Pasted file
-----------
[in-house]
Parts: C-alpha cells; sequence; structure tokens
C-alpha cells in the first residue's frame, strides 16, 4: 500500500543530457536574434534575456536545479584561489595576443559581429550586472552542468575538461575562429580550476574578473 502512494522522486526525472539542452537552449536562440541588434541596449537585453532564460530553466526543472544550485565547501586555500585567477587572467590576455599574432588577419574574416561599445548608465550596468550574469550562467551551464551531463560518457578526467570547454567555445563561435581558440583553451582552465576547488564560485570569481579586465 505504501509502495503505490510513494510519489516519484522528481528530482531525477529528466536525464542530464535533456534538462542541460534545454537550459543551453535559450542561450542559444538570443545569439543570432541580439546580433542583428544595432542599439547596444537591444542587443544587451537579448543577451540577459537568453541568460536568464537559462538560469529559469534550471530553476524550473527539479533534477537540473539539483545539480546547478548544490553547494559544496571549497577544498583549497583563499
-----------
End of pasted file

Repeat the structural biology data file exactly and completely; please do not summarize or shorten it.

[in-house]
Parts: C-alpha cells; sequence; structure tokens
C-alpha cells in the first residue's frame, strides 16, 4: 500500500543530457536574434534575456536545479584561489595576443559581429550586472552542468575538461575562429580550476574578473 502512494522522486526525472539542452537552449536562440541588434541596449537585453532564460530553466526543472544550485565547501586555500585567477587572467590576455599574432588577419574574416561599445548608465550596468550574469550562467551551464551531463560518457578526467570547454567555445563561435581558440583553451582552465576547488564560485570569481579586465 505504501509502495503505490510513494510519489516519484522528481528530482531525477529528466536525464542530464535533456534538462542541460534545454537550459543551453535559450542561450542559444538570443545569439543570432541580439546580433542583428544595432542599439547596444537591444542587443544587451537579448543577451540577459537568453541568460536568464537559462538560469529559469534550471530553476524550473527539479533534477537540473539539483545539480546547478548544490553547494559544496571549497577544498583549497583563499